The Seahawks were back at it on Tuesday, and for the first time in 2021 training camp, players wore pads, which meant the intensity picked up noticeably. Or as defensive coordinator Ken Norton Jr. put it after practice, "It's more like real football."
Here are five observations from Day 5 of Seahawks camp:
1. Closer to real football.
As Norton mentioned after practice, Wednesday looked and sounded a bit more like real football, even if defensive players still can't tackle to the ground. That was evident often, including on one of the better plays of the day, a Russell Wilson touchdown pass to Cody Thompson that saw Wilson rocket a pass through traffic to Thompson, who leapt to secure the catch despite a pretty hard hit courtesy of Cody Barton's shoulder.
While preseason games will give players their first look at full contact, these padded practices allow teams to start better evaluating players in the trenches, and defensive players in general. Even cornerbacks, who aren't necessarily known for hitting, benefit from the change, as they are now allowed to make more physical plays on the ball after having to hold back during the five-day acclimation period that kicks off camp and features rules closer to those of the offseason workout program.
2. The running backs enjoyed padded practice as well.
While defensive players might usually be the ones enjoying the added contact, Seattle's running backs also seemed to relish the chance to dish out a few hits. Early in practice, Rashaad Penny finished a run near the sideline by lowering a shoulder and giving cornerback Ahkello Witherspoon a pretty good shot, and throughout the afternoon, Chris Carson ran with the violent style that has made him one of the NFL's most productive backs over the past few seasons. Alex Collins, who has looked good throughout camp, also seemed to thrive off contact as he fought for extra yards.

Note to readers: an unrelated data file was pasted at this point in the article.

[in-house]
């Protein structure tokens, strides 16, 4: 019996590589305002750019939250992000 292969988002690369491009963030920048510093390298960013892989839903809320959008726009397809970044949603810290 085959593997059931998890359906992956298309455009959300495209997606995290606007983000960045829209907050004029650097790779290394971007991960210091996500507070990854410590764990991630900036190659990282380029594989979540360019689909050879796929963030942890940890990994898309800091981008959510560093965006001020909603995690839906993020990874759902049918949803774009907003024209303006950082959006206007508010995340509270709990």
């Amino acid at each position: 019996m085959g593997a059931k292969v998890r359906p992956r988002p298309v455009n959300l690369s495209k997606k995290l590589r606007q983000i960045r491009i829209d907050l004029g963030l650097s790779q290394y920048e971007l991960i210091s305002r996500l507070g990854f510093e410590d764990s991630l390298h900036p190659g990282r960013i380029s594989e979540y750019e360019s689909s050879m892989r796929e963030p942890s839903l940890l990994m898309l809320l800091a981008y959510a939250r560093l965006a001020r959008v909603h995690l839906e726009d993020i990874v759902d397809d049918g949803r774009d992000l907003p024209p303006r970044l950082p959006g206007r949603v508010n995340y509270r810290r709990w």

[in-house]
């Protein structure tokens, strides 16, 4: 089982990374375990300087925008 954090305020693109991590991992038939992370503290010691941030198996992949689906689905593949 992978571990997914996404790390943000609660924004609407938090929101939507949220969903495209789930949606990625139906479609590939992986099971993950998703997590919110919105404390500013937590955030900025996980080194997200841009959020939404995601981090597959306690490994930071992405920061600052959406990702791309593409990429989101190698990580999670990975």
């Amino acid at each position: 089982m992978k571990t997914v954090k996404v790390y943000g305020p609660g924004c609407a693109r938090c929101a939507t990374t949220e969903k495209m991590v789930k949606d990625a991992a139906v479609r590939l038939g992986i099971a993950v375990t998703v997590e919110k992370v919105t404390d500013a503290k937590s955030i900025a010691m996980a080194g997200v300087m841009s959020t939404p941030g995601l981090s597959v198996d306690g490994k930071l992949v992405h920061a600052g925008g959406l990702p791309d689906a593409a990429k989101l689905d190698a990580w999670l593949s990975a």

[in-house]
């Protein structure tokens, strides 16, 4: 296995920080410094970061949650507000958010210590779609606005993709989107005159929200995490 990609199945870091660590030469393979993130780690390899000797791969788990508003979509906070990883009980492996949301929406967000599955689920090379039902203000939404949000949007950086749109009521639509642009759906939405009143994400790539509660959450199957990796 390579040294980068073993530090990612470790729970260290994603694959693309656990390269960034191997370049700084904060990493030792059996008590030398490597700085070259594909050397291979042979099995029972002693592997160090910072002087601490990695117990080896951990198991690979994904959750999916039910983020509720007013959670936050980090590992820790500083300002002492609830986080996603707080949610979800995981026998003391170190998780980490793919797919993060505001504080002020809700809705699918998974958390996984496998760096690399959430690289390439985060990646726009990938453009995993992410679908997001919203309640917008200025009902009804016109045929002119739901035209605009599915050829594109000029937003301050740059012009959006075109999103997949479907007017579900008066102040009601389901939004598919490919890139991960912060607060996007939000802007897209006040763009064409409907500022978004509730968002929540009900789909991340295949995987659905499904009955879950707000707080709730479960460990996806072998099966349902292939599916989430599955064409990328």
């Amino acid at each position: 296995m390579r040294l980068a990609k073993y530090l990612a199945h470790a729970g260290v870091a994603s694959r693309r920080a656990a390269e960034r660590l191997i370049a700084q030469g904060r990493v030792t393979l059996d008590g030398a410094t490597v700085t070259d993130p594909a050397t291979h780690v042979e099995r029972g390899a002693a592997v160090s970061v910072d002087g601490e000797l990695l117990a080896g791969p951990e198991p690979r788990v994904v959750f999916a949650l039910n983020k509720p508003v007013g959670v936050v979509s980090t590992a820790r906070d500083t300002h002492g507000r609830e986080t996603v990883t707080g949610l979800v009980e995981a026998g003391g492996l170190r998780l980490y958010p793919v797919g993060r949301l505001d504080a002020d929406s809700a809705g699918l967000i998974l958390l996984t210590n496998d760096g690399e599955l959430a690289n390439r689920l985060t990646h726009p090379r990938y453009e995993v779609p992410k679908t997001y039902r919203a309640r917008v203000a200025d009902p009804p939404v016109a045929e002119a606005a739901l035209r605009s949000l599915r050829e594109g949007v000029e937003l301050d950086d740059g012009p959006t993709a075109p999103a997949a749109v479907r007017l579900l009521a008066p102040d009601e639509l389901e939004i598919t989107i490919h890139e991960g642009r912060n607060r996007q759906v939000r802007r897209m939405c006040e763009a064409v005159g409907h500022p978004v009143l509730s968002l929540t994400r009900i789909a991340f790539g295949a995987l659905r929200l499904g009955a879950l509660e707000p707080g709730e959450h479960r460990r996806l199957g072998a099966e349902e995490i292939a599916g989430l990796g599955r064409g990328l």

3. The Seahawks look to be in good shape at guard.
On the first day of pads, the one-on-one pass-rush drills are always a must watch, and while there were plenty of standouts on both sides of the ball, two players who seemed to consistently win their battles were guards Gabe Jackson and Damien Lewis. Jackson, whose twitter handle is @bigsmooth61, lives up to that nickname with lateral movement that is indeed awfully smooth for a 335-pound human. Lewis, meanwhile, stonewalled several pass-rushers with both his power and his mobility. Lewis' impressive rookie season, as well as Jackson's impressive resume over his long career with the Raiders, should give the Seahawks a very strong guard tandem in 2021.
4. Kerry Hyder Jr. is slippery.
At 6-foot-2, 275 pounds, defensive end Kerry Hyder Jr. has the combination of speed and power that are a must for an NFL defensive end, but he also looks to have a harder-to-define trait that helps so many good pass rushers—he's slippery at the line of scrimmage. Sure, Hyder sometimes wins with power or with a speed rush or a spin move, but sometimes he gets into the backfield with a less perceptible move that has him somehow just slip between blockers despite them looking to be in good position to stop a pass-rush. That showed up on a few occasions Tuesday, including when despite being seemingly covered by multiple blockers, Hyder shot into the backfield to blow up a running play.
Hyder said after Seattle signed him that he looks up to fellow undrafted success story Michael Bennett, and it seems Hyder does possess some of the same traits as the former Seahawks Pro Bowler, including a slipperiness that allows him to get into the backfield.
5. Personnel updates.
Gabe Jackson was back after getting a day off on Monday. Middle linebacker Bobby Wagner missed a second straight practice while tending to a family matter. Safety Jamal Adams and left tackle Duane Brown continue to be spectators during practice, while tackle Jamarco Jones, defensive end Carlos Dunlap II and tight end Gerald Everett also sat out. Jones injured his knee in practice a day earlier, though Seahawks coach Pete Carroll said it wasn't serious, and there were no known injuries for Dunlap and Everett so their days off could have just been rest.